Why atheists need diversity lists: an FAQ

The other day’s post has done as well as I hoped it would – my thanks go to everyone who’s shared it. If you liked it and you haven’t shared it, consider doing so; not so much just to swell my hit count as to help promote the people on the list and spread the message. (Well, all right: partly for my hit count. I’m only human.)

Alongside being welcomed seemingly by many, it’s provoked a degree of pushback. To an extent, I’m glad of that, since if you’re pissing no one off you’re doing no good. There have been several recurring objections, as well as misconceptions or questions, so rather than address them individually on separate comment threads, I’m collating my responses to the commonest reactions so far.

I introduced the 2013 post by saying why we need diversity. This is about why we need diversity lists.


Why isn’t person X mentioned here?

There’s no particular logic to who did or didn’t make the 2013 list, beyond that I’ve tried to hew more closely to people actively involved in skeptical, secular, atheist, rationalist or humanist discussions – ideally, where possible, more than one of the above – rather than figures who just happen to be atheists. If someone was on last year’s list but isn’t on this year’s, don’t conclude I no longer want to promote them: there’s not necessarily any reason one person reappears and another doesn’t, except who came to mind first while I was writing the new version.

Remember that we have a comments section! 100 is an arbitrary figure, and I could have gone on listing people for a while – plenty of people deserve attention who didn’t get a name check here, including no doubt plenty I haven’t heard of, so if there’s something you think has been overlooked, mention them in the comments beneath the list. Self-promotion is permitted and encouraged!

Why isn’t person X higher up the list?

Numbers on this list are for ease of reference only – it’s alphabetical! (You might think this would be obvious. I did when I wrote it, assuming people would notice surnames ran from Ahadi to Zepf. Apparently not.) There’s no single criterion by which I’d want to rank such a wide range of people, and I don’t want the list to be hierarchical anyway, because some aren’t more important than others. They all matter.

Why isn’t group X better represented?

Good question. The original list in 2012 made efforts to accommodate neglected demographics, in terms of race, class, gender, sexuality and age as well as people whose professions or vocations weren’t (stereo)typical of our community – artists, musicians, comedians. In the end, I think the end product suffered – by trying to include all possible subgroups, I feel like I ended up not giving any of them enough space, so this year concentrated on gender and race.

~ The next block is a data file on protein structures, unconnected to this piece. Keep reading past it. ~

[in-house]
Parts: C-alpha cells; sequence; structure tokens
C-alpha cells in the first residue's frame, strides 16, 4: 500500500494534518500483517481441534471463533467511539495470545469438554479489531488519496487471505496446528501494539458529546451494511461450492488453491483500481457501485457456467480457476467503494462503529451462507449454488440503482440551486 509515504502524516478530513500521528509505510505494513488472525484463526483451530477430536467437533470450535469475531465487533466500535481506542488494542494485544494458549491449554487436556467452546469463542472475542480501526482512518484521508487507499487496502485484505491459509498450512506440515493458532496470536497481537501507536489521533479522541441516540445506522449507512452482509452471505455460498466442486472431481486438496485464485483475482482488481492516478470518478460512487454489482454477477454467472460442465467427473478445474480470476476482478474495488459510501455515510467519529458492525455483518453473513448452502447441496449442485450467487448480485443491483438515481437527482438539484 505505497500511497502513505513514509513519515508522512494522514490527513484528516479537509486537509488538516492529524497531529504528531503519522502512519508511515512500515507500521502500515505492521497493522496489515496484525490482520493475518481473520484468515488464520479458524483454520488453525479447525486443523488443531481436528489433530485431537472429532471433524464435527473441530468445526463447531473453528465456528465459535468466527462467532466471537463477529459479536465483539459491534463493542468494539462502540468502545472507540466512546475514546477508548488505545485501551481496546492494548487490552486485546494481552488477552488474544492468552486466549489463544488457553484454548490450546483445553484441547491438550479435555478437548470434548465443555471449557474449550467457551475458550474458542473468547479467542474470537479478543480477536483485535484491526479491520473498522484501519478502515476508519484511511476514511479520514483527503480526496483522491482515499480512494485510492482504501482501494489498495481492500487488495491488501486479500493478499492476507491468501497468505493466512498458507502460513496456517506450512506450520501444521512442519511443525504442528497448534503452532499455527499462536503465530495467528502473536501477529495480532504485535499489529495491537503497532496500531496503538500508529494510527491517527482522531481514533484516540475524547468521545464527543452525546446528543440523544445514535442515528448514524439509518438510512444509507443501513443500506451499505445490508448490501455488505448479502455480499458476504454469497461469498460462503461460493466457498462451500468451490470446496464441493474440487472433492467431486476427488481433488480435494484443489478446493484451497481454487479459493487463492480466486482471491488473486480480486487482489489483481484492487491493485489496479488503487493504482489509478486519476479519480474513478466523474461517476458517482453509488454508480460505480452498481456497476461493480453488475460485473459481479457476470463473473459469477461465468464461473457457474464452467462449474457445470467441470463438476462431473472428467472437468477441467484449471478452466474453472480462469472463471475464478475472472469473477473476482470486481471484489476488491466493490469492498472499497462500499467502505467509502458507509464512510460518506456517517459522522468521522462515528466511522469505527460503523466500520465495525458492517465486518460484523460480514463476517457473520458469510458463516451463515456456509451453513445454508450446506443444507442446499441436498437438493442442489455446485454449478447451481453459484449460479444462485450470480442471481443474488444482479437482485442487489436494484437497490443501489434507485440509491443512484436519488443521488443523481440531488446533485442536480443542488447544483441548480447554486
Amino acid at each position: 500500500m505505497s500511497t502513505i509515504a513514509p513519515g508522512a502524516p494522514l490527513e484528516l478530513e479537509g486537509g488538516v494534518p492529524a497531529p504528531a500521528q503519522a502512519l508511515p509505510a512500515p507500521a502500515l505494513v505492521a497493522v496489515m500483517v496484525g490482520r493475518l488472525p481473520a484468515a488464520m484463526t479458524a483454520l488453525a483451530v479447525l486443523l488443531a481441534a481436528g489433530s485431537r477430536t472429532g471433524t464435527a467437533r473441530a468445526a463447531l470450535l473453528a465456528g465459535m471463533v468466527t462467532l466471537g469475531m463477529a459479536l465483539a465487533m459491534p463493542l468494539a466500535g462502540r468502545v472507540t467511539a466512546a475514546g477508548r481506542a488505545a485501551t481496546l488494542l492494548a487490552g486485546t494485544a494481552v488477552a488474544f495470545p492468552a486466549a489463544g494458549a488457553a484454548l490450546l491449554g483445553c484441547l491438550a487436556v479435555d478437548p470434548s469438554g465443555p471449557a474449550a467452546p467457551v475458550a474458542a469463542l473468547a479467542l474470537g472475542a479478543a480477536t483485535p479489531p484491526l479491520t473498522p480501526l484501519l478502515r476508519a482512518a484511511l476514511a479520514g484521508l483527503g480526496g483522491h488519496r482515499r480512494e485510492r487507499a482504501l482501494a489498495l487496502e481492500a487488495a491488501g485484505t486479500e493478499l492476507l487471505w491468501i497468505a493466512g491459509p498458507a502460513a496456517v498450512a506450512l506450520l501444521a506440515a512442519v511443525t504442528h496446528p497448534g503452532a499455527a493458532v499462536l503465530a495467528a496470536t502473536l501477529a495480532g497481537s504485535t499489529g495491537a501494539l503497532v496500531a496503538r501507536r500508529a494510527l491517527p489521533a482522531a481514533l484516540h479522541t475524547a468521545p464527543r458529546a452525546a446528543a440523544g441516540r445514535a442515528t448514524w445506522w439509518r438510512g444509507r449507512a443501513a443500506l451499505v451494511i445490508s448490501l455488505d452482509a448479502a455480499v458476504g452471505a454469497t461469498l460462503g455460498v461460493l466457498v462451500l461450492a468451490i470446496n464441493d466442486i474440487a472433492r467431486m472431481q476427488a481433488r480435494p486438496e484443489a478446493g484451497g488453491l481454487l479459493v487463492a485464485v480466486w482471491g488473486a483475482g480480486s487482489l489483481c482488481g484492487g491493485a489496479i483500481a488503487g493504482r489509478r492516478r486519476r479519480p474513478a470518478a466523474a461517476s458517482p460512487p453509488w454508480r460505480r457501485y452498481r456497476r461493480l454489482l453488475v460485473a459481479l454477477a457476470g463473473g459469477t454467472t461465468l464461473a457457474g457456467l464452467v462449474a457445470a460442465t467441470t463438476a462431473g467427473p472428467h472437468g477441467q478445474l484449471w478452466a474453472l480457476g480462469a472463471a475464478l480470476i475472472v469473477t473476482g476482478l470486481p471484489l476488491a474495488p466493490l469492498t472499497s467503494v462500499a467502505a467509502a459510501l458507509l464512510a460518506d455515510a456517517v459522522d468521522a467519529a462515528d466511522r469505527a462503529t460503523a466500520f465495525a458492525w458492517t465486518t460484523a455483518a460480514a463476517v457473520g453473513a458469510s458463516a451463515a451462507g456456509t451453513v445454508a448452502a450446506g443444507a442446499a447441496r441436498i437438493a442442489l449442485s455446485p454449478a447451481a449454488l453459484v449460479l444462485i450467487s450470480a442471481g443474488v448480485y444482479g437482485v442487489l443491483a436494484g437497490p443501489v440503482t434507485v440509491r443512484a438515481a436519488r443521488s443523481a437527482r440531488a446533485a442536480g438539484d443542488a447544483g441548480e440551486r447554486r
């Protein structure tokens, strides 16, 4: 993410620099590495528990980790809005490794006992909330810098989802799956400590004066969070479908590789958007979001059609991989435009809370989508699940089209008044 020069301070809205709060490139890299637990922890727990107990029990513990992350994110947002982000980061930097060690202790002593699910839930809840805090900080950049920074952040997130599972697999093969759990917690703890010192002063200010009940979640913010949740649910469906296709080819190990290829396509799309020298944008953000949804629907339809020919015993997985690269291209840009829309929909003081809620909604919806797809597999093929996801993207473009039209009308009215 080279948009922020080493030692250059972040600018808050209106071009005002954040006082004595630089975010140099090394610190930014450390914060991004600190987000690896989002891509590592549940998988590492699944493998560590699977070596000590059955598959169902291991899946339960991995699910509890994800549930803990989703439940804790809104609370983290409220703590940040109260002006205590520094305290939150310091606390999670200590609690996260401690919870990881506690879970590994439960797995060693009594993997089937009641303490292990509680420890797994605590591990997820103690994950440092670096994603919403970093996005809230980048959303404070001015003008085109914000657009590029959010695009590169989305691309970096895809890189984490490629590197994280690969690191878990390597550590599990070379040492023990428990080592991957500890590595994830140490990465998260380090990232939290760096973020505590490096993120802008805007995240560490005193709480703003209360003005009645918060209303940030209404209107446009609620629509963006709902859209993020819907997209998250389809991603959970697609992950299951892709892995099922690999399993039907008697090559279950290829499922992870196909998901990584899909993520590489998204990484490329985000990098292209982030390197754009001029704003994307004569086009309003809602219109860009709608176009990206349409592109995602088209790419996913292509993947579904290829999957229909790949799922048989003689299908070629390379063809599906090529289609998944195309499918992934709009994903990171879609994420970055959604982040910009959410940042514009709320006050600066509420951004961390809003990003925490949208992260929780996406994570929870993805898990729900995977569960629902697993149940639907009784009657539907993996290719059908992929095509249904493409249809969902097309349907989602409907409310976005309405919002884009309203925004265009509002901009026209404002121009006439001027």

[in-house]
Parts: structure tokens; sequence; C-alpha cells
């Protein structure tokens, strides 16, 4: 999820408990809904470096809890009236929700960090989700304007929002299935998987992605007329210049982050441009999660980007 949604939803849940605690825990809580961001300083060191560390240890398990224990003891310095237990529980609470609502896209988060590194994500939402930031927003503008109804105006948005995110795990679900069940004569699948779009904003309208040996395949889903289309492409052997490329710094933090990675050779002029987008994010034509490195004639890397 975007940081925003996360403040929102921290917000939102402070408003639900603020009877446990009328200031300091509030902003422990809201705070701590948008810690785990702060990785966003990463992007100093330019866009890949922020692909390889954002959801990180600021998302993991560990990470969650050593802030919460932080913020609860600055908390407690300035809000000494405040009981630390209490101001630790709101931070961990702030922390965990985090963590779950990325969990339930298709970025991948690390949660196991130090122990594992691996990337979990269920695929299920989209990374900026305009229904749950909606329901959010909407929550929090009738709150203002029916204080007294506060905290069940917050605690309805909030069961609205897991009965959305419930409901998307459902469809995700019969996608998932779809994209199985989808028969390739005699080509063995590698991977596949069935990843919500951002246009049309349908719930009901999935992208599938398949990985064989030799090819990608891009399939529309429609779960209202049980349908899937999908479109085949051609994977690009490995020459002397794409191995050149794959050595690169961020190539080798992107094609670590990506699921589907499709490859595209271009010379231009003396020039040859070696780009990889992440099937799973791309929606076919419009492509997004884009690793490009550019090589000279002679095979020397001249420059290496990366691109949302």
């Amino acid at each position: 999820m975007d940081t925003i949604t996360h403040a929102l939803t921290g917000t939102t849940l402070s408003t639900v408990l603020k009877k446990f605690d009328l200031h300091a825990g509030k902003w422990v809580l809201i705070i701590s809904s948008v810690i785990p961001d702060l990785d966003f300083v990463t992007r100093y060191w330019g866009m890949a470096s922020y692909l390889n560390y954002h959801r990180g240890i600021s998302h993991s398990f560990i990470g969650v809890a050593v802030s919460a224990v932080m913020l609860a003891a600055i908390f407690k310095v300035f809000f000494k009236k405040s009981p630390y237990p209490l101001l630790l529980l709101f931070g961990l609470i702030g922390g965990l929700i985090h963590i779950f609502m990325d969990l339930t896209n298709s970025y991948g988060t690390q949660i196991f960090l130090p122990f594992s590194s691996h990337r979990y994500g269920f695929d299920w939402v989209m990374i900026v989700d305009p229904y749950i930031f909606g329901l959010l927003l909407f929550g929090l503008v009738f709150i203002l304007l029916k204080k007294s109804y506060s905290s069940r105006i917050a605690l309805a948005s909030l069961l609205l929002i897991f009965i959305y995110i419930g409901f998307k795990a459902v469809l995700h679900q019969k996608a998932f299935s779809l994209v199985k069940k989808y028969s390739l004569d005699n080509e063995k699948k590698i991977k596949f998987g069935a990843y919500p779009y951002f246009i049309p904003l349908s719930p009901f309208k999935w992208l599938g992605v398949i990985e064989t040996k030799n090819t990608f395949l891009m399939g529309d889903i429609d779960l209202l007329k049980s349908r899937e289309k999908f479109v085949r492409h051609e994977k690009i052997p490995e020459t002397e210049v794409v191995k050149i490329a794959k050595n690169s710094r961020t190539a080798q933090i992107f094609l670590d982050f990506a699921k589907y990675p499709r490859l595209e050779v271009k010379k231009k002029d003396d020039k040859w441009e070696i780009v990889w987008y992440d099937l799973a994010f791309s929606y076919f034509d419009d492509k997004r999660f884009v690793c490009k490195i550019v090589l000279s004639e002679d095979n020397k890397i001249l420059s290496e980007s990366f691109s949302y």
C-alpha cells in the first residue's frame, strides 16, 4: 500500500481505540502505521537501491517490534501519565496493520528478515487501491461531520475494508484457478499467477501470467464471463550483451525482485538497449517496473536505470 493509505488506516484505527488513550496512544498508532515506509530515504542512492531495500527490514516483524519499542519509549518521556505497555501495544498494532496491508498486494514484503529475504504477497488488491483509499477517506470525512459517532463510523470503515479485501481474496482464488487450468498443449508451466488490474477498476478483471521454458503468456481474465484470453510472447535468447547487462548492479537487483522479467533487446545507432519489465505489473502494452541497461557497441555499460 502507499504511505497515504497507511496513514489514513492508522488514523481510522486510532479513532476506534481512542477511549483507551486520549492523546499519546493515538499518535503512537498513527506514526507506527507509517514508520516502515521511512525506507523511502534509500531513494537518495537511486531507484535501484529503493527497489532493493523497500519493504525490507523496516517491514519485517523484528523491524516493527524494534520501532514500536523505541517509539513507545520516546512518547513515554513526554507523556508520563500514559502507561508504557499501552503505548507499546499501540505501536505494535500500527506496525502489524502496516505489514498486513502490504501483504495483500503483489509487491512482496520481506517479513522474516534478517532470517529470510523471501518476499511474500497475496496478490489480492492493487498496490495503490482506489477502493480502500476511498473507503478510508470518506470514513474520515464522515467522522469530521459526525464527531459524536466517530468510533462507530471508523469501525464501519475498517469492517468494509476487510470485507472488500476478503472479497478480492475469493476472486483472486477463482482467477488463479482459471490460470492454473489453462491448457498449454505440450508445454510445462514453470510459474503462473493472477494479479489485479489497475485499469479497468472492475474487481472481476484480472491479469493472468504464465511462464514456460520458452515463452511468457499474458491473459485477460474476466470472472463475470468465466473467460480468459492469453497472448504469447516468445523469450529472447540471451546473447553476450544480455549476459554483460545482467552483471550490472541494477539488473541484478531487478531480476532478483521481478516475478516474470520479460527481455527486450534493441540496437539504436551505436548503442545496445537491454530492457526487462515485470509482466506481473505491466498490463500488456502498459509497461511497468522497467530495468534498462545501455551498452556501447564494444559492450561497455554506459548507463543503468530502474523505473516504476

I realise this approach isn’t problem-free. In particular, I’d like there to have been better representation of queer and trans* people and those with disabilities, and I recognise the absence of those subgroups is a serious issue. If you know of existing lists that highlight secular thinkers with those backgrounds, let me know; or, if there aren’t any, let me know whom you’d mention on one, and perhaps we can create a dedicated, supplementary resource to this one.

Why not make an inclusive list, with all the white men we already know about? Why exclude people for being white men?

I’m not excluding white men. White men, in case you hadn’t noticed, are not broadly absent from the secular community; the groups on this list are. If we want to take steps to include them, we need dedicated lists of relevant people. Why, anyway, would we need a list of names everyone knows?

The people on the list are suggested as additions to the speaking/writing/campaigning circuits, not replacements for the people currently on them. This isn’t a zero sum game where every time we discover or promote a woman of colour, a white man gets excommunicated. This being said, I’d absolutely support all-woman or all-minority-ethic speaker lists at dedicated conferences for those subgroups – and I think that at regular conferences, when there’s only one seat left on a panel to fill, James Randi and PZ Myers can probably cope if organisers want to include someone new or up-and-coming. Stagnation, after all, is not a good thing; if your conferences’ speaker lineups in 2016 are the same as the ones from 2006, with no new blood being injected in between, you have serious cause to worry for your movement.

But this is positive discrimination! Imagine if things were the other way around! Would a list of 100 people who weren’t members of minorities or women be okay?

Things aren’t the other way round. If they were, in a parallel universe where women and people of colour dominated our community and white men were a marginal underrepresented group at conferences, in our media and at our organisations, making a list of ones who merited attention would make sense.

In this universe, that is not the case. Addressing the absence from speaker line-ups and websites of groups that comprise more than half our species is not equivalent to policing that absence. If you want to imagine the list the other way round, imagine its context the other way round.

You’re lowering the bar. Promote people on their merits, not their gender or race!